In addition, the two were also inspired by whom would be the building’s main tenant: Aigües de Barcelona, the city’s water company. Thus, the shape was in part devised to evoke the image of a geyser blasting water into the air.
Construction of the tower lasted six years and cost 130 million euros. The company responsible for its construction was Dragados; 1,174 people collaborated on the project.
Upon its completion, the tower was named Torre Agbar because it was the home of the Aigües de Barcelona (Agbar) headquarters. The building officially opened in June 2005, and the water company’s offices would remain there for the following ten years. There were other companies that found a home inside the tower during those years: the free newspaper ADN, the IT company Bull, and Mediapro, for instance. Ultimately, though, each of them ended up having to search for offices elsewhere due to the space’s impracticality.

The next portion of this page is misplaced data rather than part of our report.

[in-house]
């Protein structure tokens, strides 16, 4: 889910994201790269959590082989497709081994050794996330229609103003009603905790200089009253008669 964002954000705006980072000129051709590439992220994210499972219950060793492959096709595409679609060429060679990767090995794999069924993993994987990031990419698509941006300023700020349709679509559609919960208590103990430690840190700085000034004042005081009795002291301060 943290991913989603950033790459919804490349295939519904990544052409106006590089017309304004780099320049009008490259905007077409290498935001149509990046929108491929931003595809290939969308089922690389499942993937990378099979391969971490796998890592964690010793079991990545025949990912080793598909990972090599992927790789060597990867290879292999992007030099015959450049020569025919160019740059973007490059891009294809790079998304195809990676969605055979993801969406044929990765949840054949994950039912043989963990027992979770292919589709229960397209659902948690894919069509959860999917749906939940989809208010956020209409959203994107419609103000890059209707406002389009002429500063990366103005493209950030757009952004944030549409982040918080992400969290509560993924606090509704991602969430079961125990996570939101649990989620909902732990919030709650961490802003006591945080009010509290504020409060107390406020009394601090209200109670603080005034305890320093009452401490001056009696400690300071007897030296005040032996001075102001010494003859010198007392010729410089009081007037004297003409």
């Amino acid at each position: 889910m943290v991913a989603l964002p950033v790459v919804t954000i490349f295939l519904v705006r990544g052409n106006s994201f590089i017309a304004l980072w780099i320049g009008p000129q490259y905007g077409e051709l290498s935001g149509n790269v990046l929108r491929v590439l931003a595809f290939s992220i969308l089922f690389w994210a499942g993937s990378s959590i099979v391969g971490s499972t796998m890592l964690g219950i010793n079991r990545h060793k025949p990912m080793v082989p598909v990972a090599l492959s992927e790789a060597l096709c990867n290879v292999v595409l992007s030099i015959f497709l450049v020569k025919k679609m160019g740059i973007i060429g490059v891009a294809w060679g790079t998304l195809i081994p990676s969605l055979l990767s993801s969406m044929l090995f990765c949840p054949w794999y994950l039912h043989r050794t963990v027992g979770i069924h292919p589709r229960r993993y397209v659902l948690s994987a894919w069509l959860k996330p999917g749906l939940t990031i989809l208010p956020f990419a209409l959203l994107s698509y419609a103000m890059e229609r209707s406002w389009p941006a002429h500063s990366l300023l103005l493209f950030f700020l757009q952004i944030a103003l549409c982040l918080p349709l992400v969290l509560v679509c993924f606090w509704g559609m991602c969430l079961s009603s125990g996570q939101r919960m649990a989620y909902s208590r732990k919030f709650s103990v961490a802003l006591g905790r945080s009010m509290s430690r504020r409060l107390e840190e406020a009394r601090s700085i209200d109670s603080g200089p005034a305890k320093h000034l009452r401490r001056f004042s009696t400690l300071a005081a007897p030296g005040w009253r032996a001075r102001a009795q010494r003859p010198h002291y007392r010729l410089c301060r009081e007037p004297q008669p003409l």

When the water company failed to fill all of the tower’s offices, it ended up selling the building to the Andorran equity firm Emin Capital and American hotelier Westmont Hospitality Group for 150 million euros at the end of 2013. The group planned to convert the tower into a 400-room hotel but eventually had to abandon its plans in late 2016 following the Barcelona City Council’s rejection of its activity license application; it was quite the legal battle that proved futile. Once again, the fate of the tower was bathed in uncertainty.